ister their protest against such
practices when they file tl.vir
Federal income tax returns.
Rep. Holmes Introduces
School Rights Bill
Representative David S. Hoi
mi's, Jr.. Democrat, Detroit, in
!"oilneed a hill today asking that
no appropriation or distribution
ot an> loi in ot school aid shall
be made to a school district, ad
ministrator, teachers or other
employees, wl.vrc it has been
found by an state or federal court
m civil or criminal cases to have
violated any law prohibiting dis
crunmaiion against any person
because of religion, race, color or
national origin.
Representative Holmes, states,
"Daily we read about educational
tights in many of our Southern
States based on the Supreme
Court integration decision of
some 9 years ago, but how many
ot us have stopped to analyze thv
resegregation going on here in
the city of Detroit, basically due
to residential patterns in housing,
oigiigauon tii sellouts and toe
schools 11.'41 formerly were in
tegregated because ol the Detroit
Hoard ol Education s policy in
periodically changing and gerry
manding school boundaries in
an effort to keep a homogenous
pattern. However, it has refused
to recognize population growth
and movement, and individuals
continue to figl/i to better their
„°.. L V® y Johnson delivers
inir. 0 ! Spor,,m «nship" which
initiated all 1962 awardee, as
•or.orary members of The 100
percent Wrong Club. Mr. Gust-
f ,on •* 'Ported center. bot
tom Dhoto spread, from left, are
Mr n M ,) Dr> ,0ne ‘” ■•**. -S
Mr * Moor *' '»9hf, coach hon*
°‘ c,i ' r, « r ‘* ur. Chanes F.
Coosby. Seated left and right
Atlanta University presi
<,cr' Dr. R. E. C l. m .„, P
R ’ Wi,kM ' WoHd
editor-general manager; (5)
wl*.h° * § M °“ H *
whlse l n9t ! n ' ° C - PRm#n
whose firm handles 100 per
"?• *"-• cob P ,. mo „r,.
h k*° V * nn * Thompson,
icn 9 |* t#r * ° # Pr, * idtn * Thomp
”• Inserted is Frank T. Odom
(Continued on Page 8)
Os Food
slate wide voter reiskir..-
drive. Oration
SNCC field workers in Miss
issippi report that about 22nSi
Negroes in LeKlore county V™
destitute and need food d oth
ing, and blankets. ol ®'
Sam Block a SNCC field M ,.
rotary reported that j„ Cr^ 1
woou. Mississippi SOIUc 0 ’
(ivegroes wiio .iave been
off surplus food rolls, will rnak!
you cry to see the way they havl
been trying to live. We wcm l
about 10 peoples’ houses
lived in little „a sty
was cold, cold outside a m | „„
ot them were .i„,n,
fireplace with a s:imll , nt
ot wood keep‘w“ ™ m T T‘
Had littie babies with no sh 7
on in that cold, Ji
Another thing: i hl . babi K
no milk. The mother i oW M
she had been giving th '
p.us rood mi.k out i nM “ ™ r ;
not received any f 0o(i >1
long tune, and tnat \ka< , h “ 1
on her baby had hoZtH
Food, clothing, ami blankclJ
may be sent to San, BlockjJj
i Hast McLaurin, Greenwood, MissJ
| issippi. 1
conditions in a progressive coni
munity such as the City of bl
troit. I
Representative Holmes coj
tinues, ‘incidentally, the cycle!
with the taxpayer to stay, u]
equal opportunity in housij
leads to unequal opportunity jl
education, job training and eJ
ployment second class cduca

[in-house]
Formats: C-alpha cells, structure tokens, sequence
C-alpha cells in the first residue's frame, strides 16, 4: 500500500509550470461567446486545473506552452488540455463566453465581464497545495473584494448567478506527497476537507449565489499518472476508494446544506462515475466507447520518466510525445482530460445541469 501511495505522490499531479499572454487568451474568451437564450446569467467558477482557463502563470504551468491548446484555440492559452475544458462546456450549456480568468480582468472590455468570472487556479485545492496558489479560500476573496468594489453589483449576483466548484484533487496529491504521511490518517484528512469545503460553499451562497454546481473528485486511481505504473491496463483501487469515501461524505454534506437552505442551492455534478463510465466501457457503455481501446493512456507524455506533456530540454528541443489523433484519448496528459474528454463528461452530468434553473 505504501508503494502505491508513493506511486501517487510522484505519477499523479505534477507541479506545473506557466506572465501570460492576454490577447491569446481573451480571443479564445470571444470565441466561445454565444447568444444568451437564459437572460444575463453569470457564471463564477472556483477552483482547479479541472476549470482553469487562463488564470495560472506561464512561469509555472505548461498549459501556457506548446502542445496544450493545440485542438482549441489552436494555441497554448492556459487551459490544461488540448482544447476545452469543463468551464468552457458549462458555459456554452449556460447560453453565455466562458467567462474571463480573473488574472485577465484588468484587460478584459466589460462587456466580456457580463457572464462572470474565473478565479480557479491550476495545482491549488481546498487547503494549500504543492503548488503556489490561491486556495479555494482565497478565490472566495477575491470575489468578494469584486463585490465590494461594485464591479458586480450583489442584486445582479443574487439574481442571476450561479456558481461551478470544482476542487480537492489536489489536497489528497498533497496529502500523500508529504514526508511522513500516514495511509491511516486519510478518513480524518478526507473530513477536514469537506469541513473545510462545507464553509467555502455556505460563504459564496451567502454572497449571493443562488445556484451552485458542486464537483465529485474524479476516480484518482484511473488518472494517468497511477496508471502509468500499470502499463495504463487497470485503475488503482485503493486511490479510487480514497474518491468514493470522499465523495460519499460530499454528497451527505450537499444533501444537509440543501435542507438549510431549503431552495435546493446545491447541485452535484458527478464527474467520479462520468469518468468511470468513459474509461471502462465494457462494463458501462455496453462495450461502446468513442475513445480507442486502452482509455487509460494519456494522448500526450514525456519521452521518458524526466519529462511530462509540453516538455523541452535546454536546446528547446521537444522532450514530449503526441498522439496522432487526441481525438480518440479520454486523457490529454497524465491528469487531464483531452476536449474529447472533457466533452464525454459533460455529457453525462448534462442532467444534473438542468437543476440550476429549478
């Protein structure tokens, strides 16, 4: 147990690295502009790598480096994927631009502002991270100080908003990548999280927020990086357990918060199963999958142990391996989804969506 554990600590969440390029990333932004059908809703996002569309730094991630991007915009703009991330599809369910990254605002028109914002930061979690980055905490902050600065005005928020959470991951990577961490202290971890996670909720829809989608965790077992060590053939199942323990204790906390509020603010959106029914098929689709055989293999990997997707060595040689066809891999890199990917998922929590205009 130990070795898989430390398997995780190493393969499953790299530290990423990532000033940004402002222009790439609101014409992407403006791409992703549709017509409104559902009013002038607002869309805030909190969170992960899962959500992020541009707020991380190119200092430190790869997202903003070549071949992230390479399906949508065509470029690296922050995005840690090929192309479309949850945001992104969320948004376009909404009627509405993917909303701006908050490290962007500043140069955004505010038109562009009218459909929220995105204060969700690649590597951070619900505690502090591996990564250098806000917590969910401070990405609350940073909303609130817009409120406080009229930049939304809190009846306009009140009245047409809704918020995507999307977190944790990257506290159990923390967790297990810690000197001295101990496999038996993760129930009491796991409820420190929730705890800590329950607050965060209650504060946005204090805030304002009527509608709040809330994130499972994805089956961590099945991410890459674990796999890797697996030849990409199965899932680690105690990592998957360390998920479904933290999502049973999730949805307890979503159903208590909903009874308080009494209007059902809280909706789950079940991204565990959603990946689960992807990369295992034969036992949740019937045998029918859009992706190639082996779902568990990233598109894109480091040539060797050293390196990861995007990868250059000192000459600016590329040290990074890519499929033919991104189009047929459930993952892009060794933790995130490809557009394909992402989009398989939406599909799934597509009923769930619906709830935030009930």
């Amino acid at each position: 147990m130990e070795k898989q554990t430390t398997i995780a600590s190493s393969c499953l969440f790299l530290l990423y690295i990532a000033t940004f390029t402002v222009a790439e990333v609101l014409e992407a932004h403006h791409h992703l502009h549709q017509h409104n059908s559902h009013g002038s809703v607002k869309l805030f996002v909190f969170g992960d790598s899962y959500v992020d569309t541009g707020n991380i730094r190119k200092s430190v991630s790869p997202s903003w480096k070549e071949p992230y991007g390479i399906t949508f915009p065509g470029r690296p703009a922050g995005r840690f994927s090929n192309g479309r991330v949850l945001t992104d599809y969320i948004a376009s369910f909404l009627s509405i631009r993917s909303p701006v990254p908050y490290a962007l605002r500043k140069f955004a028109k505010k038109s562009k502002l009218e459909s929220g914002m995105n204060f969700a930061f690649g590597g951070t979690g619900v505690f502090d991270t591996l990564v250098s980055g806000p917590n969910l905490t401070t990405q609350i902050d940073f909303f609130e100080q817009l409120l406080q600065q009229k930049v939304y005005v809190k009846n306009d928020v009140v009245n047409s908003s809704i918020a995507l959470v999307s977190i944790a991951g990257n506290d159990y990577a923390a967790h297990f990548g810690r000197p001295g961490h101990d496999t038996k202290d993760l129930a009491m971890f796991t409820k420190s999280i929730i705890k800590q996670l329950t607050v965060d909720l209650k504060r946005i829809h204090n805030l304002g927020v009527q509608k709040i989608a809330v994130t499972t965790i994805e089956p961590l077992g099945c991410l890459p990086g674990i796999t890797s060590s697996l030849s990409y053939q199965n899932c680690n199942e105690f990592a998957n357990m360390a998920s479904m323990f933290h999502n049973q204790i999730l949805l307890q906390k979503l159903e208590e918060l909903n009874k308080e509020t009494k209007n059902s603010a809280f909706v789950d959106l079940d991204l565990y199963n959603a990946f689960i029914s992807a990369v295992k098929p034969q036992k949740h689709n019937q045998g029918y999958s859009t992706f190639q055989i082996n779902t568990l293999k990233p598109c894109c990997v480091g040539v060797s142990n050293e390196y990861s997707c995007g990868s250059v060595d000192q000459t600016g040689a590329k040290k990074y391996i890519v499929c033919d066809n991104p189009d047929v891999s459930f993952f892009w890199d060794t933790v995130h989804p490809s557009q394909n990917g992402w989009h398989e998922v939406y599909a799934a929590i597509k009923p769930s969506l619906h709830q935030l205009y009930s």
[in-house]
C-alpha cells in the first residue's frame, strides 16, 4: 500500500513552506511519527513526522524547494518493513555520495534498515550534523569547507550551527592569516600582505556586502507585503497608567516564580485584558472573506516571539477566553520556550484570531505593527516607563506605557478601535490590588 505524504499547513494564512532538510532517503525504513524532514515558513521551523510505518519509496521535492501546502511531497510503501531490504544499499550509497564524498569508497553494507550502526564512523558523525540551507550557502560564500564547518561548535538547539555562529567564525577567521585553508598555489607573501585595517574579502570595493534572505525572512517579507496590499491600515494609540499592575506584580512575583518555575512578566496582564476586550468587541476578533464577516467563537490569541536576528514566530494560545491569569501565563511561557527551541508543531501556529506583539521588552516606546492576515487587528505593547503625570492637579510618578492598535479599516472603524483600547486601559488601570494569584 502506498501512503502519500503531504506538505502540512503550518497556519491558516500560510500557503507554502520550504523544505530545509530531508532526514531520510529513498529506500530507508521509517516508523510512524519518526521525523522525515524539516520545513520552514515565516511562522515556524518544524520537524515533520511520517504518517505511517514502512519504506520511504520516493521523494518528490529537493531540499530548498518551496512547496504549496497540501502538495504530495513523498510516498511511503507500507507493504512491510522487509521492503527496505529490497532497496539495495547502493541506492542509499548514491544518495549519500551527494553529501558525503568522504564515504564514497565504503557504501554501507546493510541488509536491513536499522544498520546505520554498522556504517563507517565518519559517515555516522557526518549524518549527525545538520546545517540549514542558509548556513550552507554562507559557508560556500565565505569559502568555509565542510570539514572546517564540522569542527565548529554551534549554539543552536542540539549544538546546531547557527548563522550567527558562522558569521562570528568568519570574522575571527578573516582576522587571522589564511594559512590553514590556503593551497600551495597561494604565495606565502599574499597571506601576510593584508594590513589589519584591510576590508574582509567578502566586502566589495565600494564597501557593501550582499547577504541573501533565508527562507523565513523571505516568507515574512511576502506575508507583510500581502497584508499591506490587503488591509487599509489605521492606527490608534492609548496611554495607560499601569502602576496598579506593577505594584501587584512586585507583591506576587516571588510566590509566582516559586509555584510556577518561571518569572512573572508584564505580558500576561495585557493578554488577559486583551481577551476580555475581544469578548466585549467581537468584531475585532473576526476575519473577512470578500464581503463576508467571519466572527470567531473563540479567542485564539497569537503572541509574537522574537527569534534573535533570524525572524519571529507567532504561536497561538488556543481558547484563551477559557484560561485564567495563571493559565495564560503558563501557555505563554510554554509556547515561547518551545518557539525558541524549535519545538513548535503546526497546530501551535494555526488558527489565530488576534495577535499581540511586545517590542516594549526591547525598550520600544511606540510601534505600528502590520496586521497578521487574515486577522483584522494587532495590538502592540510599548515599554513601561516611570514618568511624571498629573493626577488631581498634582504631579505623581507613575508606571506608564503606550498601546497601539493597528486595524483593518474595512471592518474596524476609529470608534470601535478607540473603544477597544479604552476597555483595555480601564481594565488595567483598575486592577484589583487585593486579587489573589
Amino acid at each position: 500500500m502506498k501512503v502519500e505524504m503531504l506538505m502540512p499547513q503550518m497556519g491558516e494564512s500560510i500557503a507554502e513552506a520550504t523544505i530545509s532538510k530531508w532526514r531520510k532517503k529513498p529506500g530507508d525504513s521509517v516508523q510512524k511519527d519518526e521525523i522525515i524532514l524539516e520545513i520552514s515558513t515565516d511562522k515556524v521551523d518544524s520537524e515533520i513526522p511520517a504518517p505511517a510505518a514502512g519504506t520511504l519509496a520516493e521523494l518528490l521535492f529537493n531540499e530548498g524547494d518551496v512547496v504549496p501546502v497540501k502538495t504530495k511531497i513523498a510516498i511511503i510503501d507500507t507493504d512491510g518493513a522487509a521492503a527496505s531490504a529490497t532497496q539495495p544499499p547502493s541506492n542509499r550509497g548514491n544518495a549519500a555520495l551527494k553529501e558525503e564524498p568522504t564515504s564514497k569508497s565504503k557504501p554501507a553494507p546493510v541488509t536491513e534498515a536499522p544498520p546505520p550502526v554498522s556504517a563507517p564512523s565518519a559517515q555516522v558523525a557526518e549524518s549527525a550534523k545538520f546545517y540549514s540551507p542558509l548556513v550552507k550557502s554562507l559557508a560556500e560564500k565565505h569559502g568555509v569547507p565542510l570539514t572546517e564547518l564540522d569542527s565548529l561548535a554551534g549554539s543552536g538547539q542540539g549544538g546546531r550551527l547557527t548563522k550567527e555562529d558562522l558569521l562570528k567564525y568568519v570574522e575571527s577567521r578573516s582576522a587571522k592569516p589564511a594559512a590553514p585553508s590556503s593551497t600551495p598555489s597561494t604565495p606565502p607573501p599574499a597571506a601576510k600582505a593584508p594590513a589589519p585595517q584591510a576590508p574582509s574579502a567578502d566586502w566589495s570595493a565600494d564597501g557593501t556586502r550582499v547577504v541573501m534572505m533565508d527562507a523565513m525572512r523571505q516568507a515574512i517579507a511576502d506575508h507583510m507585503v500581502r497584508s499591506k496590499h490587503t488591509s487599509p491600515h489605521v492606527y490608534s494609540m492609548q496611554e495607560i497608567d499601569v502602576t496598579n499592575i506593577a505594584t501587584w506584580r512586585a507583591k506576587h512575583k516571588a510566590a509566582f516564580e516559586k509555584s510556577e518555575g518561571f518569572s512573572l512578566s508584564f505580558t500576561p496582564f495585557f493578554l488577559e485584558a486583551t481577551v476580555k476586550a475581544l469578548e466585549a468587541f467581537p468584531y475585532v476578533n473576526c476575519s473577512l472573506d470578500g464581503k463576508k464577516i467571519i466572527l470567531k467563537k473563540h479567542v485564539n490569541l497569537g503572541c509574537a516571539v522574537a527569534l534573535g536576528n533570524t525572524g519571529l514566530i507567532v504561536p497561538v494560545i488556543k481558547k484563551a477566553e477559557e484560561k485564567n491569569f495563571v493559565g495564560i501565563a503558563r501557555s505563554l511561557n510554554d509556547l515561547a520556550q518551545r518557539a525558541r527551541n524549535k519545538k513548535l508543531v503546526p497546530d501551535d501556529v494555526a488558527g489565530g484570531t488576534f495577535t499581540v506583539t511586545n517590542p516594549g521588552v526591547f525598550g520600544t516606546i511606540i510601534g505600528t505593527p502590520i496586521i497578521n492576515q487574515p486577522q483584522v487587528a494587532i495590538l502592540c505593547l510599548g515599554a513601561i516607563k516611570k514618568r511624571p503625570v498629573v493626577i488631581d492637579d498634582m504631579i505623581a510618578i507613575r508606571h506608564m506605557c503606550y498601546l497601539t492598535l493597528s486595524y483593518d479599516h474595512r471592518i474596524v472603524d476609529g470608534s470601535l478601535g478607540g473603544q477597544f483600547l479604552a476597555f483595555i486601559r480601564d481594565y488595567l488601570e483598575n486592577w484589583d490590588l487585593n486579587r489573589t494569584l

tion—seem id class citizens—sej
class housing eventually lead!
to a second class city Ke-segregl
tion. in effect, means going bacJ
ward at a higher cost to the la cl
payer.” 1
A recent study by Wayne Stat!
University states that by MM
Negroes will make up 40 pen
cent of the population of Detroit!
The Citizens Advisory Comrain
tee on Equal Educational Oppoil
tunities in Detroit released toefl
report and findings in Mzrckl
19b2 after two years of inteM
sive study, and a 349 page reel
ommendation on both lmmcdutfl
anu long-range planning was ufl
eluded. However, after almost I
year, very little, if anything
stantial. in the way of progral
has been made to correct oral
ter present conditions. ft
Rep. Holmes states that, isl
his opinion, "the pending Ofl
il Action Case No 221)92 in tIM
I S. District Court against dl
Detroit Hoard ol Education tfl
garding the discriminatory pnfl
ticc in tl.'e school system is tlfl
real basis for the high amovfl
of students dropping out
school. Rep. Holmes tools ttafl
II passed, this hill will goH
long way in putting Detroit tH
ilie right track and uaderatflM
a change in this practice. P 1
Map Strategies for |
Final emancipation f
DETROIT. Mull l’rojecJ
strategics of the civil rights
gle during the early years
second century ot cmanupati®
NAACI* Executive Secretary V
Wilkins predicted increasing«
sort to selective buying prjjW
drives, an expanded and
gent use of the ballot
North as well as in me
ami "a wave of public
to help wipe out racial
tion. k
Air. Wilkins’ remarks
made during a two day,
13 14, eonlerenee sponsored
by Wayne State University ijßf
servanee of the Centennial
Emancipation Proclamation. W|
eonlerenee consisted ul a
1 uni devoted to
Stimulating Change in
Also participating in
man panel weie Whitney
executive director <>l die
al Urban League; James K* ra W
tiutionui director. t
Leonard Moss, ci. uiinan,
oiate Un.veis.ty d< K
sociology; and Cliades Q u W|
tvayue law prolcssor^^^Bj
Oriental Perfume 01
I rom Far Away I
Places. I
P.P. No t’.O.D. ■
Sandalwood, Tibet, iaC fI) J
(us, black Leopard,
Veil, Money Oil. *
Ja.smine, Hose. Lilac. mn£ *
Magnolia, Gardenia. *
ani, Hawaiian Ginger
A Pikiki, Lavender, ** T|
Sands, Sambac . »gH
2 Dram Gold nj c 1
spillproof bottle .*
1 Dram Plain *£* *■
♦S2Vk So- I
Los Angeles 6.